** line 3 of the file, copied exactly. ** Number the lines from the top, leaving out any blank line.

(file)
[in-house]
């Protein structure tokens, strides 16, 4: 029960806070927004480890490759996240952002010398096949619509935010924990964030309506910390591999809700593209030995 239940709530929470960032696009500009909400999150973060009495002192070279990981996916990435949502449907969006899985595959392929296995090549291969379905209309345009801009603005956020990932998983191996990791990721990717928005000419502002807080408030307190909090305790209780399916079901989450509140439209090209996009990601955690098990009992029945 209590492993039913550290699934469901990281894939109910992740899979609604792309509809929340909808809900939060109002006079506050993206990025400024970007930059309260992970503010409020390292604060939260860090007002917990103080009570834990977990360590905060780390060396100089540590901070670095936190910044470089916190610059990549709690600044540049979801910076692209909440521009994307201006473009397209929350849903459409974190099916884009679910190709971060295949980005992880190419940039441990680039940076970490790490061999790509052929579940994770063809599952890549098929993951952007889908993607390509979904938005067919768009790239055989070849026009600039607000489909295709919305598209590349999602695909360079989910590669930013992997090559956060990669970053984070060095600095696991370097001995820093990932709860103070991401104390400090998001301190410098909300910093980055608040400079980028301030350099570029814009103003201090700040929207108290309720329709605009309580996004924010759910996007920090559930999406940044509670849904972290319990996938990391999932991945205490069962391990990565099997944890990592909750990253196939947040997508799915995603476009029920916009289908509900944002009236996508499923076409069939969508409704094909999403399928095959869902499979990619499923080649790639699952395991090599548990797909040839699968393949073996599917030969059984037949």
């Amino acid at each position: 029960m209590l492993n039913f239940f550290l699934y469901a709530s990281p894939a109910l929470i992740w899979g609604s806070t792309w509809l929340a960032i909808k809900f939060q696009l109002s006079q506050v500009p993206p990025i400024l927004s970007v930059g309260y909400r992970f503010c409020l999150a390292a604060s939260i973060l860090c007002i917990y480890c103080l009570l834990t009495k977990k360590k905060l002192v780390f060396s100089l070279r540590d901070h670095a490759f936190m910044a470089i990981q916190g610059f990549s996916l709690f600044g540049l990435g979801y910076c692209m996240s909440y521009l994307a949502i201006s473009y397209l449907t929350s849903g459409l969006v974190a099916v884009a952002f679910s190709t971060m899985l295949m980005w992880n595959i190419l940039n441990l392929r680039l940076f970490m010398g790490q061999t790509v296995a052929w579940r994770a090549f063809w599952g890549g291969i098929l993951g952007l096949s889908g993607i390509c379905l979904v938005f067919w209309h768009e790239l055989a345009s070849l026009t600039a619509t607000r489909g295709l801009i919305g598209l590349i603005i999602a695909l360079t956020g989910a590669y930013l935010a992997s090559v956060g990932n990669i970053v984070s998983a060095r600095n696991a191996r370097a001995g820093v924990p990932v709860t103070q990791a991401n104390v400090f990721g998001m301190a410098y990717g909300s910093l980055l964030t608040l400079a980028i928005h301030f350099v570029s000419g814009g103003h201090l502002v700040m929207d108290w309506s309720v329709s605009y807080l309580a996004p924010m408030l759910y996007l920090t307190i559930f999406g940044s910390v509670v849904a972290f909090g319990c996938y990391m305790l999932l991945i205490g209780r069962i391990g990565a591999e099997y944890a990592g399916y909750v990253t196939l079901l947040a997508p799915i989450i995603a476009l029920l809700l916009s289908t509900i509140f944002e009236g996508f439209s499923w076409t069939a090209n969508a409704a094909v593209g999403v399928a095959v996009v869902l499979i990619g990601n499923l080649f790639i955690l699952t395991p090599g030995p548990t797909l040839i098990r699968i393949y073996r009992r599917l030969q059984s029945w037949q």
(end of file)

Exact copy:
């Amino acid at each position: 029960m209590l492993n039913f239940f550290l699934y469901a709530s990281p894939a109910l929470i992740w899979g609604s806070t792309w509809l929340a960032i909808k809900f939060q696009l109002s006079q506050v500009p993206p990025i400024l927004s970007v930059g309260y909400r992970f503010c409020l999150a390292a604060s939260i973060l860090c007002i917990y480890c103080l009570l834990t009495k977990k360590k905060l002192v780390f060396s100089l070279r540590d901070h670095a490759f936190m910044a470089i990981q916190g610059f990549s996916l709690f600044g540049l990435g979801y910076c692209m996240s909440y521009l994307a949502i201006s473009y397209l449907t929350s849903g459409l969006v974190a099916v884009a952002f679910s190709t971060m899985l295949m980005w992880n595959i190419l940039n441990l392929r680039l940076f970490m010398g790490q061999t790509v296995a052929w579940r994770a090549f063809w599952g890549g291969i098929l993951g952007l096949s889908g993607i390509c379905l979904v938005f067919w209309h768009e790239l055989a345009s070849l026009t600039a619509t607000r489909g295709l801009i919305g598209l590349i603005i999602a695909l360079t956020g989910a590669y930013l935010a992997s090559v956060g990932n990669i970053v984070s998983a060095r600095n696991a191996r370097a001995g820093v924990p990932v709860t103070q990791a991401n104390v400090f990721g998001m301190a410098y990717g909300s910093l980055l964030t608040l400079a980028i928005h301030f350099v570029s000419g814009g103003h201090l502002v700040m929207d108290w309506s309720v329709s605009y807080l309580a996004p924010m408030l759910y996007l920090t307190i559930f999406g940044s910390v509670v849904a972290f909090g319990c996938y990391m305790l999932l991945i205490g209780r069962i391990g990565a591999e099997y944890a990592g399916y909750v990253t196939l079901l947040a997508p799915i989450i995603a476009l029920l809700l916009s289908t509900i509140f944002e009236g996508f439209s499923w076409t069939a090209n969508a409704a094909v593209g999403v399928a095959v996009v869902l499979i990619g990601n499923l080649f790639i955690l699952t395991p090599g030995p548990t797909l040839i098990r699968i393949y073996r009992r599917l030969q059984s029945w037949q």